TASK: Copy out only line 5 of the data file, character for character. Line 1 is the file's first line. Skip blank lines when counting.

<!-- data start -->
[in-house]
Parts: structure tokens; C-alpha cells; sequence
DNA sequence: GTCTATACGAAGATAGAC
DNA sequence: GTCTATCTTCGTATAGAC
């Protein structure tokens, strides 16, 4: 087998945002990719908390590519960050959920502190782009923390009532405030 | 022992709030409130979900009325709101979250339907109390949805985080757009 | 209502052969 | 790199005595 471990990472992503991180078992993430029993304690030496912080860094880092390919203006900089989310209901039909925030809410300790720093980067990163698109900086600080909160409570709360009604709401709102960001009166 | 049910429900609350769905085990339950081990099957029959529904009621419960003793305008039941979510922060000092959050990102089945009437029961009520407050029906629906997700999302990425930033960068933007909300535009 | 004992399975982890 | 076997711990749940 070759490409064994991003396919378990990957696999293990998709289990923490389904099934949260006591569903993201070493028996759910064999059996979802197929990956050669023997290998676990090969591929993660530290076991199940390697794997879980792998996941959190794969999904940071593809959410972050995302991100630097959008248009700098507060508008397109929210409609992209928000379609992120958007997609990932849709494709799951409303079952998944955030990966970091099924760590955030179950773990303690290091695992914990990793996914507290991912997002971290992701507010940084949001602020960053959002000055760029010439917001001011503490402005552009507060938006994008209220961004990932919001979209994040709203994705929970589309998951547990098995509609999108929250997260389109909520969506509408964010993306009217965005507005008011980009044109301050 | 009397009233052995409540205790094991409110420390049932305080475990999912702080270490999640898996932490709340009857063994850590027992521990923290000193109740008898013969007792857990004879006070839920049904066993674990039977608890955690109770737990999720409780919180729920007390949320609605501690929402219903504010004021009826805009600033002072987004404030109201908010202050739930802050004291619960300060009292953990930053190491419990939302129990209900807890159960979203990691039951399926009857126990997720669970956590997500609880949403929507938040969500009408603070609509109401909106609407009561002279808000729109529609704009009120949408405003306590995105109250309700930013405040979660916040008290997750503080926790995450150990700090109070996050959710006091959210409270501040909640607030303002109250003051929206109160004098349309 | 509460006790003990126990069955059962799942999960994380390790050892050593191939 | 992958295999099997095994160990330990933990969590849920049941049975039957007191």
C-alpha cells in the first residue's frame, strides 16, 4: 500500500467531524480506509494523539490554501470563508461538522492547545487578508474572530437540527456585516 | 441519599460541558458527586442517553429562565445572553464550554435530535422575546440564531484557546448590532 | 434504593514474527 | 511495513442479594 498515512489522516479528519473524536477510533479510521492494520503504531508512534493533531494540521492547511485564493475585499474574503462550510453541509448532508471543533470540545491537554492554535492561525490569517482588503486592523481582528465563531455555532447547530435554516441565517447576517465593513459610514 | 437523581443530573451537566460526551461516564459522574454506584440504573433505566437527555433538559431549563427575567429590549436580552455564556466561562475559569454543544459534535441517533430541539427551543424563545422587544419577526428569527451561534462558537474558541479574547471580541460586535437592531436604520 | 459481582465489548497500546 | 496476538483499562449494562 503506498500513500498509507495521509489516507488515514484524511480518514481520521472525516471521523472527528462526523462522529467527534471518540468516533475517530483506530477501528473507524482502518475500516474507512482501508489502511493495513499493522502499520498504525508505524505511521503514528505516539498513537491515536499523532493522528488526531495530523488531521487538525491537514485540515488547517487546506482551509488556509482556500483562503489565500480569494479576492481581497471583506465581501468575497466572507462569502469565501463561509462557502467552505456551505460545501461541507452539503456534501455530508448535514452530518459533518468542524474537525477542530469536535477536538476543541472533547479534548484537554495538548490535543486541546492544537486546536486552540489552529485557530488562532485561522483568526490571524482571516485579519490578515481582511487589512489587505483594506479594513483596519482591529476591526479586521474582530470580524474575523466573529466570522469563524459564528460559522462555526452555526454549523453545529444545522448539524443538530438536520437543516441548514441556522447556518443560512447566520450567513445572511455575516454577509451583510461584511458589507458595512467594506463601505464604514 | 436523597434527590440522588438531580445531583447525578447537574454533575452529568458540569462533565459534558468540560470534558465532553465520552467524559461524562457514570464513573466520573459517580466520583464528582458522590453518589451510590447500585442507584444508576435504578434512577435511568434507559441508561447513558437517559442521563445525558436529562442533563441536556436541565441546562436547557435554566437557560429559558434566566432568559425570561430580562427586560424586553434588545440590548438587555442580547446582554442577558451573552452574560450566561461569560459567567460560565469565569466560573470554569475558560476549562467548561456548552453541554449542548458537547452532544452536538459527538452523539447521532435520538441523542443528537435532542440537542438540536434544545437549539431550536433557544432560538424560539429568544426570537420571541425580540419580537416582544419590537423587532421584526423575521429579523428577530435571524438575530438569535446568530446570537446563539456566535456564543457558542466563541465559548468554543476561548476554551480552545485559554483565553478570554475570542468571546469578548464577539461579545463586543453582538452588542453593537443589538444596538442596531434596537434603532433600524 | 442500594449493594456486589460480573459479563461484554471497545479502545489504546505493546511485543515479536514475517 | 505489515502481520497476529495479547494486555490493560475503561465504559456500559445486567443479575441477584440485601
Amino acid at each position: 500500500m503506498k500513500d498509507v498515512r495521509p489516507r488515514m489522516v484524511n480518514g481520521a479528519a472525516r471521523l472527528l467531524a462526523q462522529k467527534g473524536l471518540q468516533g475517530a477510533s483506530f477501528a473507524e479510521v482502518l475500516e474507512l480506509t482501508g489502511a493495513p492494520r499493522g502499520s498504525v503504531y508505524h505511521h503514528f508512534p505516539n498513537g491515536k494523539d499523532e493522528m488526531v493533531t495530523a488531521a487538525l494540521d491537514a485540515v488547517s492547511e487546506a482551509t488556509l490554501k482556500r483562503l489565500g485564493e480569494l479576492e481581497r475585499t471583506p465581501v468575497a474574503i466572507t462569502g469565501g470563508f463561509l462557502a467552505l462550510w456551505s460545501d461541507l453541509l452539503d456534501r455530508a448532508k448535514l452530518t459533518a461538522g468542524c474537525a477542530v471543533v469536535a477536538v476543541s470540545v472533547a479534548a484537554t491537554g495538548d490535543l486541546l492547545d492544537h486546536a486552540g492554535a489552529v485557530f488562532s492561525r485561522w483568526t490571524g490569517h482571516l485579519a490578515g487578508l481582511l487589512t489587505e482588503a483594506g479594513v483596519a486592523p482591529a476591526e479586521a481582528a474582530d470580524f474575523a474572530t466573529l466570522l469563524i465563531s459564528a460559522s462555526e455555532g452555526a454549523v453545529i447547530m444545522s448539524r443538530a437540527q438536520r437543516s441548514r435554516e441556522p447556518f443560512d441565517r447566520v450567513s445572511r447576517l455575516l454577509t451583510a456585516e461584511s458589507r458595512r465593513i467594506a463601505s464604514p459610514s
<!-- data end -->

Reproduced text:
């Protein structure tokens, strides 16, 4: 087998945002990719908390590519960050959920502190782009923390009532405030 | 022992709030409130979900009325709101979250339907109390949805985080757009 | 209502052969 | 790199005595 471990990472992503991180078992993430029993304690030496912080860094880092390919203006900089989310209901039909925030809410300790720093980067990163698109900086600080909160409570709360009604709401709102960001009166 | 049910429900609350769905085990339950081990099957029959529904009621419960003793305008039941979510922060000092959050990102089945009437029961009520407050029906629906997700999302990425930033960068933007909300535009 | 004992399975982890 | 076997711990749940 070759490409064994991003396919378990990957696999293990998709289990923490389904099934949260006591569903993201070493028996759910064999059996979802197929990956050669023997290998676990090969591929993660530290076991199940390697794997879980792998996941959190794969999904940071593809959410972050995302991100630097959008248009700098507060508008397109929210409609992209928000379609992120958007997609990932849709494709799951409303079952998944955030990966970091099924760590955030179950773990303690290091695992914990990793996914507290991912997002971290992701507010940084949001602020960053959002000055760029010439917001001011503490402005552009507060938006994008209220961004990932919001979209994040709203994705929970589309998951547990098995509609999108929250997260389109909520969506509408964010993306009217965005507005008011980009044109301050 | 009397009233052995409540205790094991409110420390049932305080475990999912702080270490999640898996932490709340009857063994850590027992521990923290000193109740008898013969007792857990004879006070839920049904066993674990039977608890955690109770737990999720409780919180729920007390949320609605501690929402219903504010004021009826805009600033002072987004404030109201908010202050739930802050004291619960300060009292953990930053190491419990939302129990209900807890159960979203990691039951399926009857126990997720669970956590997500609880949403929507938040969500009408603070609509109401909106609407009561002279808000729109529609704009009120949408405003306590995105109250309700930013405040979660916040008290997750503080926790995450150990700090109070996050959710006091959210409270501040909640607030303002109250003051929206109160004098349309 | 509460006790003990126990069955059962799942999960994380390790050892050593191939 | 992958295999099997095994160990330990933990969590849920049941049975039957007191």